Wednesday, April 29, 2009

Here and Now

Every year I await Spring's arrival with increasing impatience, imagining the pictures I will make of it. Somehow, it always takes me by surprise.

Saturday, April 25, 2009

close encounters

Thursday, April 23, 2009


There is an old dump near the river with acres of glass bottles and jars. The surface is an undulating mosaic of shiny shards. Around the edges, bottle collectors systematically harvest unbroken examples, digging them free and sorting them into small piles of similar types. I never see them working there, but the piles and arrangements are always different at each visit.

Sunday, April 19, 2009

back at the river

Saturday, April 18, 2009

At the River

I wasn't close enough to these geese to get good photos, but you get the idea.
I was surprised at how early they had nested.

Monday, April 13, 2009


I've added a couple pages to the Vintage Cameras section of my web site, one on accessory rangefinders, and another on light meters.

Friday, April 10, 2009

Another Time

It is hard to understand how we survived the Cold War years with the vast proliferation of these weapons.

I went back this time to the National Museum of Nuclear Science & History with my pinhole camera. I was testing a newly-poked pinhole; it worked ok, but I think I can get a bit more from thinner material which will cut down diffraction.

Coincidentally, I came across an interesting link from the same time period today via the Design Observer web site illustrating some sliderule-type calculators for determining the effects of blast and radiation from nuclear weapons.

Wednesday, April 08, 2009

The National Museum of Nuclear Science & History

I went to the newly moved,re-opened, and renamed National Museum of Nuclear Science & History yesterday. I was nearly the first in the door at 9:00 AM, and had the place nearly to myself for an hour. The exhibits are very nicely done, but the main attraction for me was the backyard where several old aircraft have been installed, including a B-29 and a B-52. There are also a number of missiles which were surprisingly interesting, partially because they are in pieces and one can appreciate the artistry of their construction and design.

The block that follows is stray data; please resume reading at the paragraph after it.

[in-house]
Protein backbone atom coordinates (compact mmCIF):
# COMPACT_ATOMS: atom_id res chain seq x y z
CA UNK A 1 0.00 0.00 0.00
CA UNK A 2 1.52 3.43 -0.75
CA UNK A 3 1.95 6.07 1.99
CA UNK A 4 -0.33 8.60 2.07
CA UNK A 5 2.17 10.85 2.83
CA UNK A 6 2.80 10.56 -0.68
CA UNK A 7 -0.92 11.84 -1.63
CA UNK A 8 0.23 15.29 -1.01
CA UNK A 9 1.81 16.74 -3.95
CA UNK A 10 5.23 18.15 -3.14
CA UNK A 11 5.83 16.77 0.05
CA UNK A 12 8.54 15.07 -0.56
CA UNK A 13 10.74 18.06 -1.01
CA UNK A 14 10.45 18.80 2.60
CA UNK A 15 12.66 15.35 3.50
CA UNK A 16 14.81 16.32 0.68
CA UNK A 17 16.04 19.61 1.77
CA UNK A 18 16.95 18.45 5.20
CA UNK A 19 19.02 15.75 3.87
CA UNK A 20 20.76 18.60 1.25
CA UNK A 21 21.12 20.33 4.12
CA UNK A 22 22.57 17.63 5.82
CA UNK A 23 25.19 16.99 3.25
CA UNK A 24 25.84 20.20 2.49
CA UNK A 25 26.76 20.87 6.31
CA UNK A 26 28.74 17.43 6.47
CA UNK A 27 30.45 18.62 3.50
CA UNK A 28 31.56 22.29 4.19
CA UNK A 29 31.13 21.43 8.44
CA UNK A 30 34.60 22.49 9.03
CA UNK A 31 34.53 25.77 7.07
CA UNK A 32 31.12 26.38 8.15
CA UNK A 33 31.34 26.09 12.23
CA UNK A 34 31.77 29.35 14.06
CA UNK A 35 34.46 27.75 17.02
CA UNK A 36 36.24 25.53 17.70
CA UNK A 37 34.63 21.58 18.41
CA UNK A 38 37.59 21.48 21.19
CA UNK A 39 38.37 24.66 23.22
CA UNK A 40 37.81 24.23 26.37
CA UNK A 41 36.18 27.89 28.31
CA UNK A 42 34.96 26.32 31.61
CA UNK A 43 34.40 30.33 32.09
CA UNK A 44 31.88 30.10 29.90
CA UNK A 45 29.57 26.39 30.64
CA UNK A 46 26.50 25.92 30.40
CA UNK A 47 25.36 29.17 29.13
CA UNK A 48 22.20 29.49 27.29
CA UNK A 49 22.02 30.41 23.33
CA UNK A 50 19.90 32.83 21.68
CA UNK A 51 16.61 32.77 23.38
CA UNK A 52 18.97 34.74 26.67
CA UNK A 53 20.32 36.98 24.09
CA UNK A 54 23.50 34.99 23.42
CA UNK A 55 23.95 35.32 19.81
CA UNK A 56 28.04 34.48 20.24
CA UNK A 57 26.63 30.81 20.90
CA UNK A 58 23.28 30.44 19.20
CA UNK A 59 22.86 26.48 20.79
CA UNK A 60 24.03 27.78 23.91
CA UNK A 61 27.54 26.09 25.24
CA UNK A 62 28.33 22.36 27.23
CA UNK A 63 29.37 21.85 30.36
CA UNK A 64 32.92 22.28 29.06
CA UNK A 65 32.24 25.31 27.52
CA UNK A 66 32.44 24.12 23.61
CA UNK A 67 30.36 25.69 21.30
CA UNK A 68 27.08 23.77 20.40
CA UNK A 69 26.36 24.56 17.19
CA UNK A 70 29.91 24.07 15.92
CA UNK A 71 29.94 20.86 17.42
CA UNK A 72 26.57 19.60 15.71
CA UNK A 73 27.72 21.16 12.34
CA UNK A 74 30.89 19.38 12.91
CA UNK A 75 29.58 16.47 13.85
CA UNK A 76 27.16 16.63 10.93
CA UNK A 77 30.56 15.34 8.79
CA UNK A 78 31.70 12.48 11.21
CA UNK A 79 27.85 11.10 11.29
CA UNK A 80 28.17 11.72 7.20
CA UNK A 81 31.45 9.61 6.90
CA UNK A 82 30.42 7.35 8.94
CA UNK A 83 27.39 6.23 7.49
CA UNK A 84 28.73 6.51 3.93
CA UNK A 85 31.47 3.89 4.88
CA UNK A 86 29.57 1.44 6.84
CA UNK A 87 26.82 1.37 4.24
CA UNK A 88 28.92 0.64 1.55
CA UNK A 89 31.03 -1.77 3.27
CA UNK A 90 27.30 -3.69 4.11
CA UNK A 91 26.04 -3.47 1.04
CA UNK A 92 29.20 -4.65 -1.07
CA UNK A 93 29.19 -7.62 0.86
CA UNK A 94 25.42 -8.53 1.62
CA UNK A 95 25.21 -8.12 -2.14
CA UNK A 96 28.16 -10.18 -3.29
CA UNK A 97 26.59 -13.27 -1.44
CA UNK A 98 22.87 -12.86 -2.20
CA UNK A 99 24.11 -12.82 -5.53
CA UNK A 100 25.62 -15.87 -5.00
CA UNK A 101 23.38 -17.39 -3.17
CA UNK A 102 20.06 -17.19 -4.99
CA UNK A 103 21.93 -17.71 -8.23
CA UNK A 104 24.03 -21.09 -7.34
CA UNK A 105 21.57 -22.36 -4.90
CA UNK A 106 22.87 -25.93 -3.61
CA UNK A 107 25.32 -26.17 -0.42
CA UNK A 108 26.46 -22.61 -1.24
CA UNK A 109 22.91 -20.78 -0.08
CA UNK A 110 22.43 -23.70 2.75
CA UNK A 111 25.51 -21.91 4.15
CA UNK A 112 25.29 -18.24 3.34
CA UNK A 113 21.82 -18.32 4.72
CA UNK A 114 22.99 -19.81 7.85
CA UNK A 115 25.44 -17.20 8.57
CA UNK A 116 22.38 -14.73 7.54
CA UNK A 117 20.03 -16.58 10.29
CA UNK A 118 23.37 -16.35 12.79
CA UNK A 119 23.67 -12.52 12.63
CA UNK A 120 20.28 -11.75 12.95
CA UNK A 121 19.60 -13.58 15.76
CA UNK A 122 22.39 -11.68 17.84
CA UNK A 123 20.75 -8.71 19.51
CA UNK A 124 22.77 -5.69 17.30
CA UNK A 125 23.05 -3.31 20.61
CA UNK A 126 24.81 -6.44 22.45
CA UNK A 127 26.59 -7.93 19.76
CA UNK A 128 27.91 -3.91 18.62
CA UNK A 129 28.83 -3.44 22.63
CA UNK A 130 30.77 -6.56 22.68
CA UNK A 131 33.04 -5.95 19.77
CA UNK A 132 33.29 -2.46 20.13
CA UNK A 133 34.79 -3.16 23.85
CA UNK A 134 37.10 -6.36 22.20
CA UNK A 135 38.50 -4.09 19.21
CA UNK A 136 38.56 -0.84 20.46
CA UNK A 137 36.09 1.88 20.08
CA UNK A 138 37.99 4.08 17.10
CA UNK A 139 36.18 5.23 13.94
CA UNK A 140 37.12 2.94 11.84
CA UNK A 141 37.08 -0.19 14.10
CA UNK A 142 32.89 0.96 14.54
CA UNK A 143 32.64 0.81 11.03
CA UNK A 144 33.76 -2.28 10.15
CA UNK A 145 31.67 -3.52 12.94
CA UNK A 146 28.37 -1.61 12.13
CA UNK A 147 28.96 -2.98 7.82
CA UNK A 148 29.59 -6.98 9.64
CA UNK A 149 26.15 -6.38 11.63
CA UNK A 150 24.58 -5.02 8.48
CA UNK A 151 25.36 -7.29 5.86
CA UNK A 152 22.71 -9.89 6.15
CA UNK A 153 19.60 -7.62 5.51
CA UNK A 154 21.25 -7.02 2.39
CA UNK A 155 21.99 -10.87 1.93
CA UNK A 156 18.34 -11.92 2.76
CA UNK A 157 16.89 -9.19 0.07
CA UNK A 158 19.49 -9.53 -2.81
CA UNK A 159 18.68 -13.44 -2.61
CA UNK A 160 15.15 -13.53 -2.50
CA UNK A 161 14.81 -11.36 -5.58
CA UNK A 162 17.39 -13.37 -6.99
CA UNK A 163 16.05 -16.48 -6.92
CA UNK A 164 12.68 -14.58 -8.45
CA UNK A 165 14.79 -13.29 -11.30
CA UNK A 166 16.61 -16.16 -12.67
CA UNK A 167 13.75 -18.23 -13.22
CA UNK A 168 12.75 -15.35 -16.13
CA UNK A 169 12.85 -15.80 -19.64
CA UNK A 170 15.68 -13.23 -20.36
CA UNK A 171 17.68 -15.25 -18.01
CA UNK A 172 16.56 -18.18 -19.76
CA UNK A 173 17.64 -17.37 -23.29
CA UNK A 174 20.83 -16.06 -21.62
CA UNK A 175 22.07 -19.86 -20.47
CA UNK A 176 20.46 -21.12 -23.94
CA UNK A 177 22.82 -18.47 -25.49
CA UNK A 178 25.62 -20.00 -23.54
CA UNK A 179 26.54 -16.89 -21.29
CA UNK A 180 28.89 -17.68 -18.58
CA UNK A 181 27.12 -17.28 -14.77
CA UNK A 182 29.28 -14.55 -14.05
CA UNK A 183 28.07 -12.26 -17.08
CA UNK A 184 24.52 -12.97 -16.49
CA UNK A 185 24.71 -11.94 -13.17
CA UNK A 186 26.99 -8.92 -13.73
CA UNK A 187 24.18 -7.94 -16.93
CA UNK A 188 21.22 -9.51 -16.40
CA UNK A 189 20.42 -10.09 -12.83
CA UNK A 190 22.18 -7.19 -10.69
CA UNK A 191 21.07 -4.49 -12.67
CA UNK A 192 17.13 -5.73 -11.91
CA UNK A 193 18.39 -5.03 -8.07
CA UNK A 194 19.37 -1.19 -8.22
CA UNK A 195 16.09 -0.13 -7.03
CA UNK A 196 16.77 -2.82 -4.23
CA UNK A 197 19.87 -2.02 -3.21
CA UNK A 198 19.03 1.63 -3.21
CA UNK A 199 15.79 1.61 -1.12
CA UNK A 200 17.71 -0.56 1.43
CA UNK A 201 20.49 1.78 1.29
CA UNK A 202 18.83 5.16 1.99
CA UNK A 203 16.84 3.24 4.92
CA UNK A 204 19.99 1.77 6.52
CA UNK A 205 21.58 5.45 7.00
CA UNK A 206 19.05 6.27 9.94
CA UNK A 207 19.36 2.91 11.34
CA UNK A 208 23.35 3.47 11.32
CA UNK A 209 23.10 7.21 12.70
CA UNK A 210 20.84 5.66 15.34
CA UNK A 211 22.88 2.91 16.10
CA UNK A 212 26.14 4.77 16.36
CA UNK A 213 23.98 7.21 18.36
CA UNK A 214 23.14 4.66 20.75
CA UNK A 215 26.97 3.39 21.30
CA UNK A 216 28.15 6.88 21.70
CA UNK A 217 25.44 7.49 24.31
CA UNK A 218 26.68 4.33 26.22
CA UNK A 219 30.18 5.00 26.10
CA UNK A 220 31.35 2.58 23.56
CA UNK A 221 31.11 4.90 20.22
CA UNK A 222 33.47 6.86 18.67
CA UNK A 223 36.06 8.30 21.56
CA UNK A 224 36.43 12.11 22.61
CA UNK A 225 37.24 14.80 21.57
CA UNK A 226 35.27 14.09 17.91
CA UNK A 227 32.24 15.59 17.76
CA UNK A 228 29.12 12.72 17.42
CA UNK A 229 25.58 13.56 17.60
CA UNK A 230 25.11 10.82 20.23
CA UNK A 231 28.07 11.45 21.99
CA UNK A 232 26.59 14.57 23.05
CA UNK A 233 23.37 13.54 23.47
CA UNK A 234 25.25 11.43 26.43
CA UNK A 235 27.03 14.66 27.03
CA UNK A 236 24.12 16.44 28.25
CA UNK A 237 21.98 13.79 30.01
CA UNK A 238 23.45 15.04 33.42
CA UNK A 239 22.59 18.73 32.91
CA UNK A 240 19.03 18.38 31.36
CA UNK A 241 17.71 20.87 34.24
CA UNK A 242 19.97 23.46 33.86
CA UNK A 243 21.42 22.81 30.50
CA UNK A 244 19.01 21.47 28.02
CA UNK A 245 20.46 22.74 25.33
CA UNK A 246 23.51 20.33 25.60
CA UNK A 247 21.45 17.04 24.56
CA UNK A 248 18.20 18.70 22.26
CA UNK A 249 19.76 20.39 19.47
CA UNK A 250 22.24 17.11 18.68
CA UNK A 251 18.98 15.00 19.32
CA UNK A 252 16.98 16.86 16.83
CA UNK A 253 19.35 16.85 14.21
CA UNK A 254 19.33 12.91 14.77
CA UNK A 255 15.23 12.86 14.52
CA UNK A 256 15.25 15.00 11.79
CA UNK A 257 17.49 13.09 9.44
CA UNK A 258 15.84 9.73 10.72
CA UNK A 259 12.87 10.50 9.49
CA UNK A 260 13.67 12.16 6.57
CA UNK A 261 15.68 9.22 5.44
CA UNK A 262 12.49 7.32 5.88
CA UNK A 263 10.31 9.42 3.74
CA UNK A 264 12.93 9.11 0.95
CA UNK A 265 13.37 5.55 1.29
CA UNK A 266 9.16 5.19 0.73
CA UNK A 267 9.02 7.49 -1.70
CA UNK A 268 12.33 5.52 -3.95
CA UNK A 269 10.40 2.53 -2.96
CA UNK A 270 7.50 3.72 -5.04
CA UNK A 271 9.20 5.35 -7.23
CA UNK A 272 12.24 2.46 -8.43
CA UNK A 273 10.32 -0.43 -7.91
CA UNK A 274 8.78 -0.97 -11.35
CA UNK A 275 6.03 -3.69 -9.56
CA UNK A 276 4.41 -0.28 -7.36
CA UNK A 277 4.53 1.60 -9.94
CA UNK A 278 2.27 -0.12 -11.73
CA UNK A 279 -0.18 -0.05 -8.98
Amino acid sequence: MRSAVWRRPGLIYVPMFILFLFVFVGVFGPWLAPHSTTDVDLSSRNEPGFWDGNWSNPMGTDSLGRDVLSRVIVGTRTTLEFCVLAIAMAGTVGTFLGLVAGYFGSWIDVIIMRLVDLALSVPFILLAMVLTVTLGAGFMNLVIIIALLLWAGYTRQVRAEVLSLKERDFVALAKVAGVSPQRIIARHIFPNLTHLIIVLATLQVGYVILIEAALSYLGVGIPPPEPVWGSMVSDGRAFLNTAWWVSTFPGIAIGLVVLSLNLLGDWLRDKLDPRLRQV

Thursday, April 02, 2009

Winter's End

Not much snow in the Sandia Mountains this year. I hiked up an arroyo to near the top of the first tier of ridges. Didn't make it quite all the way as the bare rock became very slippery. There were small green leaf buds on many of the trees, and it won't be long before the grasses green and the early blooming cactus show some flowers.

The photos were made with my Kiev IIa. It is a bit of an awkward camera to use. The rangefinder window requires close attention to finger placement, rivaling the ergonomic unfriendliness of the Argus Brick. The aperture scale revolves as the lens is focused, usually putting it on the bottom side out of sight. These are things that frequent use would make less important, I suppose. The lens is very fine.

Fourteen people voted in the Leica/Contax poll with eight favoring the Leica/Fed/Zorki style, while six preferred the Contax/Kiev. I'm a little surprised that there wasn't more of a spread. I suspect modern shooters are wary of the bottom loading in the Barnack cameras.